A 2009 study by Matthew Theriot of the University of Tennessee compared student arrest and court records from one group of schools that had a school resource officer stationed on school grounds with those of schools that didn’t. Controlling for socioeconomic status, the researcher found that there wasn’t much difference in serious crime between the schools that had SROs and the schools that didn’t. Students at policed schools were much more likely to get arrested than students at unpoliced schools, but they weren’t any more likely to actually be charged in court for weapons, drugs, alcohol, or assault. (In other words, students at policed schools were much more likely to get arrested in cases where there wasn’t enough evidence to actually charge them with a crime.)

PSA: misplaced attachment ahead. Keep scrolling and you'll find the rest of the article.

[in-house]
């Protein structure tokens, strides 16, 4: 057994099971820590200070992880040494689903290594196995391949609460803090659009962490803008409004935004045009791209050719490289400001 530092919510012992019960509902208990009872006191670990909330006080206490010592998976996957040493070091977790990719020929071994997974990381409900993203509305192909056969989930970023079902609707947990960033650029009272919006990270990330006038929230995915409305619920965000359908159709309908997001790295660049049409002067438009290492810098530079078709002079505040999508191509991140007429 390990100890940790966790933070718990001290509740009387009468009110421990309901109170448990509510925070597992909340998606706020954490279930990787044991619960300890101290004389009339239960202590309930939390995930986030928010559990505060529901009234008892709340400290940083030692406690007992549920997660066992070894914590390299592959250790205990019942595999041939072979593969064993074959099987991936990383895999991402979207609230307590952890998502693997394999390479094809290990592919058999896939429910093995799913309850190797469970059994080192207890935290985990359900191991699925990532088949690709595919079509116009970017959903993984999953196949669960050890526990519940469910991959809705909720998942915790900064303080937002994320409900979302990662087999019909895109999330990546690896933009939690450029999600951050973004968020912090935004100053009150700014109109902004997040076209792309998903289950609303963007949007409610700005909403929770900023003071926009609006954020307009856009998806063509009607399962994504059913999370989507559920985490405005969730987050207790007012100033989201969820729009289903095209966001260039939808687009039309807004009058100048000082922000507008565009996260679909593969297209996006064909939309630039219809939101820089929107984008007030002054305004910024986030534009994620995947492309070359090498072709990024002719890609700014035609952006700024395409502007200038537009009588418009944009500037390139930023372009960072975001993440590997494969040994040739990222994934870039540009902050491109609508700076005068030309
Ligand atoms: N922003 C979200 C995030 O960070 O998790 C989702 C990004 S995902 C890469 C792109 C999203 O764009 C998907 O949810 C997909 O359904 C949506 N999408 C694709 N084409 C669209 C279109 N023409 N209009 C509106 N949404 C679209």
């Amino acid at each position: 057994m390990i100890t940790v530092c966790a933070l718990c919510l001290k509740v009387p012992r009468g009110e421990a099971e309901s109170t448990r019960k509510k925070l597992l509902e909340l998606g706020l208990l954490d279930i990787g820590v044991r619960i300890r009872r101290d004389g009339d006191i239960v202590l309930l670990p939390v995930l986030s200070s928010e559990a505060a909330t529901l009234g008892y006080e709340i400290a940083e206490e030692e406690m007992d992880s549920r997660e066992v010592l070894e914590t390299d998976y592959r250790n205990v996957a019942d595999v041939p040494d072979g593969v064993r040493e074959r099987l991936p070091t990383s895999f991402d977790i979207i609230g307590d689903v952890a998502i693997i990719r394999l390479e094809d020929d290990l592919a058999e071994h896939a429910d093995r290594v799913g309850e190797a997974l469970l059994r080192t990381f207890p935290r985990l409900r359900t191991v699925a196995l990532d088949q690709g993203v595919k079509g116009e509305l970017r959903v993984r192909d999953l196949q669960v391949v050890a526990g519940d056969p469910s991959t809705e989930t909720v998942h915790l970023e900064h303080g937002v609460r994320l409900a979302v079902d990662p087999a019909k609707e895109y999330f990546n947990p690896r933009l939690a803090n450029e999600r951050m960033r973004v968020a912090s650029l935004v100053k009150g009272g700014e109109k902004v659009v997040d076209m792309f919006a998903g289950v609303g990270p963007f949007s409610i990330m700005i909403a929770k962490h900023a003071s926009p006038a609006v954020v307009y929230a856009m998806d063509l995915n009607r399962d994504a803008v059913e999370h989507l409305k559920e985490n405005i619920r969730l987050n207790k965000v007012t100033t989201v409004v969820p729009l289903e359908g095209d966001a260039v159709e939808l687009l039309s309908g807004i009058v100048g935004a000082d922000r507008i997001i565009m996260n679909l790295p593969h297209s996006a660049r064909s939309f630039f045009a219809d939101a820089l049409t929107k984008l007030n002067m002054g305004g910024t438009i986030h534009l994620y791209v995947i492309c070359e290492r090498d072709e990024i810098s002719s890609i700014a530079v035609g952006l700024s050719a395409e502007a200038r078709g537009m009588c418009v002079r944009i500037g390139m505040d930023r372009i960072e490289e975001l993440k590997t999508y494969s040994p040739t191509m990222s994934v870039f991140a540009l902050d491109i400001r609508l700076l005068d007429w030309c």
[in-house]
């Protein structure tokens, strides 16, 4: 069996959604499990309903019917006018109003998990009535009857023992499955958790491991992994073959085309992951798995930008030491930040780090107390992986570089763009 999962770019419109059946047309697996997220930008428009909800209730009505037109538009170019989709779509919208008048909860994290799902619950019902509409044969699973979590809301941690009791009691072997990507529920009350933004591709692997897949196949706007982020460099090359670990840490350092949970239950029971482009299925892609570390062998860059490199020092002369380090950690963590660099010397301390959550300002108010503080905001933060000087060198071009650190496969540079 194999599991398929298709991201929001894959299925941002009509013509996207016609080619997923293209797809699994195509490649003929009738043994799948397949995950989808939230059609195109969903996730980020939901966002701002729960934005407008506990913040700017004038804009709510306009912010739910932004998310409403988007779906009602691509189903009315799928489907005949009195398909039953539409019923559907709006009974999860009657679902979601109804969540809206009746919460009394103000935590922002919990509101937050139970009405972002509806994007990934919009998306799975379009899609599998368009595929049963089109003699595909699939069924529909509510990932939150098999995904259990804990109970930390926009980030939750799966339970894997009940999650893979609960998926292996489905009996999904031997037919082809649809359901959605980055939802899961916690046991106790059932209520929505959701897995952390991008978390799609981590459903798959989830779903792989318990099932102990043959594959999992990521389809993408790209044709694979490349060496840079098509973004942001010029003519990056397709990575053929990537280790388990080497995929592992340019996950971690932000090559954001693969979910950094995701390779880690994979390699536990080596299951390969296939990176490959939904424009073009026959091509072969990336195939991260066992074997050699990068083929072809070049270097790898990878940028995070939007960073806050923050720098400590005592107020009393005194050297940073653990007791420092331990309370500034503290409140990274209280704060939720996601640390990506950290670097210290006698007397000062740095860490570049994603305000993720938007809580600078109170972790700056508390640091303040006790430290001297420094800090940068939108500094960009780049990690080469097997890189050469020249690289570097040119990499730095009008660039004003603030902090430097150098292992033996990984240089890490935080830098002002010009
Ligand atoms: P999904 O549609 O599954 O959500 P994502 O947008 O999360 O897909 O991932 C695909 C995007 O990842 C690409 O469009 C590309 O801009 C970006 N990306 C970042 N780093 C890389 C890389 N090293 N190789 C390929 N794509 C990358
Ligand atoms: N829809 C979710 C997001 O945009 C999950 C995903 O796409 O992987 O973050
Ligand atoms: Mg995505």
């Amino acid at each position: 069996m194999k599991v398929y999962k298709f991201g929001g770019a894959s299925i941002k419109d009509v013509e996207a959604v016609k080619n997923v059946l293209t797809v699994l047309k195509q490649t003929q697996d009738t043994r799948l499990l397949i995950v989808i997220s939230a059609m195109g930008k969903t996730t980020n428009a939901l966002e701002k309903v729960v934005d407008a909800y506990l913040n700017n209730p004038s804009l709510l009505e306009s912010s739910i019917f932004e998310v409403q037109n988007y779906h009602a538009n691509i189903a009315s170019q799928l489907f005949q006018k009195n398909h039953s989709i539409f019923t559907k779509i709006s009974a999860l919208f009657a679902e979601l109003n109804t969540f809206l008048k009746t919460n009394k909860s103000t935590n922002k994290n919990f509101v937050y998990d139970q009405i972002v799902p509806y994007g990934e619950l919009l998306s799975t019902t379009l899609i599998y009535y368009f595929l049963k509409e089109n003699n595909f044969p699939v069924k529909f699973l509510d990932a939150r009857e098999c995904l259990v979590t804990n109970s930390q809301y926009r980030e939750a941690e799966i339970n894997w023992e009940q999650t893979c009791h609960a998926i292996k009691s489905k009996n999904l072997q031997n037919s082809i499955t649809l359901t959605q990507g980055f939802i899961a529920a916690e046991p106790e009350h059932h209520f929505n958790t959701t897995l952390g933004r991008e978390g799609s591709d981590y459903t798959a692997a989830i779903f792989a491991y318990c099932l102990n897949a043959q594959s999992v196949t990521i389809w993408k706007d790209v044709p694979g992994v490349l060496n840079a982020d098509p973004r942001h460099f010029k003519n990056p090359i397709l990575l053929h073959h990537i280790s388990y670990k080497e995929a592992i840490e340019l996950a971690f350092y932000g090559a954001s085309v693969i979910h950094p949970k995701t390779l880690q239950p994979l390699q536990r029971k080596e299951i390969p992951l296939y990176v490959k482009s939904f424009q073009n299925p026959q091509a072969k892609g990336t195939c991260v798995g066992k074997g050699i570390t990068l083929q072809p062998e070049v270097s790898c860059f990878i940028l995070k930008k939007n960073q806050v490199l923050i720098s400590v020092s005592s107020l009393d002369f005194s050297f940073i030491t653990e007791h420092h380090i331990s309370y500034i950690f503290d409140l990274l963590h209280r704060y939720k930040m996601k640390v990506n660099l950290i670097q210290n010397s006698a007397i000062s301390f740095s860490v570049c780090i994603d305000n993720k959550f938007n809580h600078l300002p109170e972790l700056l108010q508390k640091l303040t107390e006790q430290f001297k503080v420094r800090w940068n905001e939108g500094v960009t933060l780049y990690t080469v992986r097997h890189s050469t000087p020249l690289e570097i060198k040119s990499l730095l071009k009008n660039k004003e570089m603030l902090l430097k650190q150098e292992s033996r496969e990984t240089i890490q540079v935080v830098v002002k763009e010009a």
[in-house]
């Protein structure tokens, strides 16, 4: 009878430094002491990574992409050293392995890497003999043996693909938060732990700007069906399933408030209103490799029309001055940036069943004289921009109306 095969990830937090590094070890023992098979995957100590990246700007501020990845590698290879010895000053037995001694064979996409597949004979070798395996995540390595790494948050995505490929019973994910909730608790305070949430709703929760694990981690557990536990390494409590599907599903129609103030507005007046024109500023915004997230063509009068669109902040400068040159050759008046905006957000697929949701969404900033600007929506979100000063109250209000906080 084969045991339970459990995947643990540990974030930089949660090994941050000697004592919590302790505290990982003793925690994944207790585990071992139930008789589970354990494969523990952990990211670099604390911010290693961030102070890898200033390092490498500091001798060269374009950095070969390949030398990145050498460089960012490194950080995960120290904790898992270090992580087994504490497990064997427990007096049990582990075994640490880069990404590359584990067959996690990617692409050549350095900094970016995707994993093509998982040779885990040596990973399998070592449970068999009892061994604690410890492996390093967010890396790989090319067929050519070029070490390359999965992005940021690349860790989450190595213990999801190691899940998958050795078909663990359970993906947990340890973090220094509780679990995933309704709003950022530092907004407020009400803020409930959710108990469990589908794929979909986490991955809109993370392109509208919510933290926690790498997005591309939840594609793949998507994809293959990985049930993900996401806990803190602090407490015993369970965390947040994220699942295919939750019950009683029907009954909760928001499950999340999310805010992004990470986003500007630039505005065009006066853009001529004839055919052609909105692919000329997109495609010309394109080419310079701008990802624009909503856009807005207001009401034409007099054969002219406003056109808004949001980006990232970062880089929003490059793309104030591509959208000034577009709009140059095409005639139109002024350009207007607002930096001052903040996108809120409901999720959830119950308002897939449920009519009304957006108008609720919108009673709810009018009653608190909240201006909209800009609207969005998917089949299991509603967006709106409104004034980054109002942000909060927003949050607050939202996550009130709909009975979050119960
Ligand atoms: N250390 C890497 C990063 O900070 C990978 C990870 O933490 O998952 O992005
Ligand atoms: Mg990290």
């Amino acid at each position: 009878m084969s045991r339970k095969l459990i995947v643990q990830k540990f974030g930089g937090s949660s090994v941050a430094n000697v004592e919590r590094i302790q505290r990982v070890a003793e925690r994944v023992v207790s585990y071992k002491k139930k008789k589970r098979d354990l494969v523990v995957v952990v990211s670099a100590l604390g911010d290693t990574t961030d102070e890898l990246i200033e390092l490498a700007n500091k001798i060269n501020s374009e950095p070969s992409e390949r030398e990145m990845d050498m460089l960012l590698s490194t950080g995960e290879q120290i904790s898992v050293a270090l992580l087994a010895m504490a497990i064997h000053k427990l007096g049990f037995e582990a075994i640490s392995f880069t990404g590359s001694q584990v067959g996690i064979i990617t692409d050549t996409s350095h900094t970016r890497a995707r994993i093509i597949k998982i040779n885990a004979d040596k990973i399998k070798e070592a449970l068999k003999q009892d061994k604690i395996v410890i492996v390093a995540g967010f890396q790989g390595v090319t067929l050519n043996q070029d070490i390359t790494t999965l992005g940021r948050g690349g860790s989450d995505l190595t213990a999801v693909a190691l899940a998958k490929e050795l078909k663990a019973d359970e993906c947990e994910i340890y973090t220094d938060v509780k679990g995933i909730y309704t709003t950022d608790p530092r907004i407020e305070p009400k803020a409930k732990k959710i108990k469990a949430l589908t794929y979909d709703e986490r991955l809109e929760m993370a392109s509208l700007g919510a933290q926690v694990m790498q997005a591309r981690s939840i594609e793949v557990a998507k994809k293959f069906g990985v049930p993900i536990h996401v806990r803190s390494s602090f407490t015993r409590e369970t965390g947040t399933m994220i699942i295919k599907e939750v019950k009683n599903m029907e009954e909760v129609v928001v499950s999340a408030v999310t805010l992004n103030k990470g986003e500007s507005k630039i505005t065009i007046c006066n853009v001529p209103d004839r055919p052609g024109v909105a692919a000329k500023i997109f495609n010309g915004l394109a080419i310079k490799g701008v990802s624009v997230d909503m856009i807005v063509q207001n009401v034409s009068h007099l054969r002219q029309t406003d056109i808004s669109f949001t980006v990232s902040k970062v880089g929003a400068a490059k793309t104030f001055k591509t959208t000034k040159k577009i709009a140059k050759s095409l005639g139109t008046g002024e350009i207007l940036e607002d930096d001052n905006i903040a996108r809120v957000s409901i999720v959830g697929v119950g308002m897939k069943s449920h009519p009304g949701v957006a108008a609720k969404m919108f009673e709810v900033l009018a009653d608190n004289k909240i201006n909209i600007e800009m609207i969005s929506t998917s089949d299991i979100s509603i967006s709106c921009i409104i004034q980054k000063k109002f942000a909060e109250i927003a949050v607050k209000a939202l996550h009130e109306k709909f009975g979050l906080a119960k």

Students at policed schools were almost five times as likely to face criminal charges for “disorderly conduct” (which apparently didn’t rise to the level of an assault). In other words, when there was a police officer roaming the halls, students were much more likely to be arrested and brought into court for behavior that was disruptive, but not violent.